Get Legal Help Today
Secured with SHA-256 Encryption
I live in the small rural farming town. I have had an ongoing project building a large pole barn and have had several challenges with the structure’s construction, involving insurance claims on 2 separate occasions within a 6 month period. It has come to my attention this past weekend through mutual friends/neighbors that a member of the town’s planning commission has been badmouthing me, my business boarding stable, he
stated to people I have too many horses, which I legally do not, and my property to other members of the community, very openly from what I have been told by 2 different sources, all about this barn construction issue. He has never once brought any of his concerns directly to myself or my husband and we find this behavior to be abhorrent and a possible reason why I am finding it difficult to get more business. Do we have any legal backing on this and if so, what should our next steps be?I have emailed a few local attorneys on the situation but I am waiting for responses so I thought I would post this here as another way to get an opinion on what to do next, if I can do anything.
Asked on May 9, 2017 under Personal Injury, Minnesota
SJZ, Member, New York Bar / FreeAdvice Contributing Attorney
Answered 3 years ago | Contributor
Defamation is when someone makes untrue factual allegations about you to other people, which allegations damage your reputation and/or costs you money (e.g. hurts your business).The key is, it must be an *untrue factual* statement: a true factual statement, even if unfortunate for you, for is not defamation, and an opinion (no matter how negative or hurtful) is not defamation, either. Many things that people think are facts are in fact opinions: for example, if he said that you have "too many" horses, but doesn't say something more specifically factually, like "more horses than allowed by law," or "so many horses, they can't take of them and some are sick or malnourished or neglected," that is likely an opinion, since "too many," without referencing some objective legal standard or provable negative consequences, is simply his opinion as to the appropriate number of horses. If his statement(s) are just opinions, they are not actionable defamation.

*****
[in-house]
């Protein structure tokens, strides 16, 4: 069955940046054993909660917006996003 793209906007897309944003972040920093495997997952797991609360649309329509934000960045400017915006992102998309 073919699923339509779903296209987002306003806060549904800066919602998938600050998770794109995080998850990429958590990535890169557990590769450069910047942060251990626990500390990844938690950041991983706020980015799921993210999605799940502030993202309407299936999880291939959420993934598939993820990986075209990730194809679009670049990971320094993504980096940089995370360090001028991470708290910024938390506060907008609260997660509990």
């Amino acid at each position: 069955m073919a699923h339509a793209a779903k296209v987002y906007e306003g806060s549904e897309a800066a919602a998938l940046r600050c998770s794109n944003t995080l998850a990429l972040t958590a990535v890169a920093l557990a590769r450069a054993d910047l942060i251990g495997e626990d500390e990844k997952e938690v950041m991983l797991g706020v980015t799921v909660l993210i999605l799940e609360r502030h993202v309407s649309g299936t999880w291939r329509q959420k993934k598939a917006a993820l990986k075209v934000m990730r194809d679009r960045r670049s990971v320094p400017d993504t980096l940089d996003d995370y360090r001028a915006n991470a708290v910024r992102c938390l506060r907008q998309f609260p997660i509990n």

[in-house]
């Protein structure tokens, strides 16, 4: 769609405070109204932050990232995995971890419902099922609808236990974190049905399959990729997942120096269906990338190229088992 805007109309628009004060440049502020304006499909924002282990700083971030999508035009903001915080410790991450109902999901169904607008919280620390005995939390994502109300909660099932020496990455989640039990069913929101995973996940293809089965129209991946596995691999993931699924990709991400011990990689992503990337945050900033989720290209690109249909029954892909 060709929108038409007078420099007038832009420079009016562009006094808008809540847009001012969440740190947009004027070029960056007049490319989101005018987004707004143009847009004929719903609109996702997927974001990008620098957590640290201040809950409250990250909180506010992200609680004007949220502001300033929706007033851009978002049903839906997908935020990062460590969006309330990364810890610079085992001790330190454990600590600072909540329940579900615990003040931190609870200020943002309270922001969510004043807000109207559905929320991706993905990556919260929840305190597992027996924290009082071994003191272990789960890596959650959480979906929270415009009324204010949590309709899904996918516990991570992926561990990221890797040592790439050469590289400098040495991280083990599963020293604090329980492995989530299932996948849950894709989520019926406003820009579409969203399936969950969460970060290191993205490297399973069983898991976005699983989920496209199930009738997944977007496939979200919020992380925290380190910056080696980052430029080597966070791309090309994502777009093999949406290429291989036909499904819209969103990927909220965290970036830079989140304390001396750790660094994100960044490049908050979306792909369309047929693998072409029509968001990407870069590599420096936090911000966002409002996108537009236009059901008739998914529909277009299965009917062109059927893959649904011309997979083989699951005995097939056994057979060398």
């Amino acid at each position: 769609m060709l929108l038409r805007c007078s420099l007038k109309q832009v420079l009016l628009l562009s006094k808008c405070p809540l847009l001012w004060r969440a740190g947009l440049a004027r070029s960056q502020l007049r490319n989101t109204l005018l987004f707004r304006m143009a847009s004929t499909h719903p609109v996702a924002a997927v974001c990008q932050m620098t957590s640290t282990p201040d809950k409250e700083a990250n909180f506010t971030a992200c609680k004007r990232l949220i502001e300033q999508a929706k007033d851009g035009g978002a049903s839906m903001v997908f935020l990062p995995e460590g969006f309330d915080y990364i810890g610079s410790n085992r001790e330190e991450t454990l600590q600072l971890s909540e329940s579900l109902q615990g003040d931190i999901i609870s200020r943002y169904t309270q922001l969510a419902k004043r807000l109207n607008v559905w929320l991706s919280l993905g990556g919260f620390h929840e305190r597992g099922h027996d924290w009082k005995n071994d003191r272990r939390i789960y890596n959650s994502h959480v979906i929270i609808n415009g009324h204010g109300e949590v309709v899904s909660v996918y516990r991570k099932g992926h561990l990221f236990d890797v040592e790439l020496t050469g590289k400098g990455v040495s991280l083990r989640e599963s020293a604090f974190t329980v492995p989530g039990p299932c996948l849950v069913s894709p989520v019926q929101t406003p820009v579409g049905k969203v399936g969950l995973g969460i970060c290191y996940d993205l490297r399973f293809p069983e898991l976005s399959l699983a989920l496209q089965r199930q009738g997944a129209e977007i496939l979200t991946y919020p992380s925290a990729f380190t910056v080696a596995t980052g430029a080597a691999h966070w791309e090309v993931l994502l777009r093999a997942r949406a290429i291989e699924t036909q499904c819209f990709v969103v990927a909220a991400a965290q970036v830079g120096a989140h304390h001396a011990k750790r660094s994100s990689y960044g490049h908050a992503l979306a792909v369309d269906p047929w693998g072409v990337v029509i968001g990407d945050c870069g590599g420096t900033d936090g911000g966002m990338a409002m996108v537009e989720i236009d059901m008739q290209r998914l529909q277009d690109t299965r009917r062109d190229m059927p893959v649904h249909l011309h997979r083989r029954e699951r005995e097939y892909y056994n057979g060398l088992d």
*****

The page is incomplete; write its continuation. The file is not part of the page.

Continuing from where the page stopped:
IMPORTANT NOTICE: The Answer(s) provided above are for general information only. The attorney providing the answer was not serving as the attorney for the person submitting the question or in any attorney-client relationship with such person. Laws may vary from state to state, and sometimes change. Tiny variations in the facts, or a fact not set forth in a question, often can change a legal outcome or an attorney's conclusion. Although AttorneyPages.com has verified the attorney was admitted to practice law in at least one jurisdiction, he or she may not be authorized to practice law in the jurisdiction referred to in the question, nor is he or she necessarily experienced in the area of the law involved. Unlike the information in the Answer(s) above, upon which you should NOT rely, for personal advice you can rely upon we suggest you retain an attorney to represent you.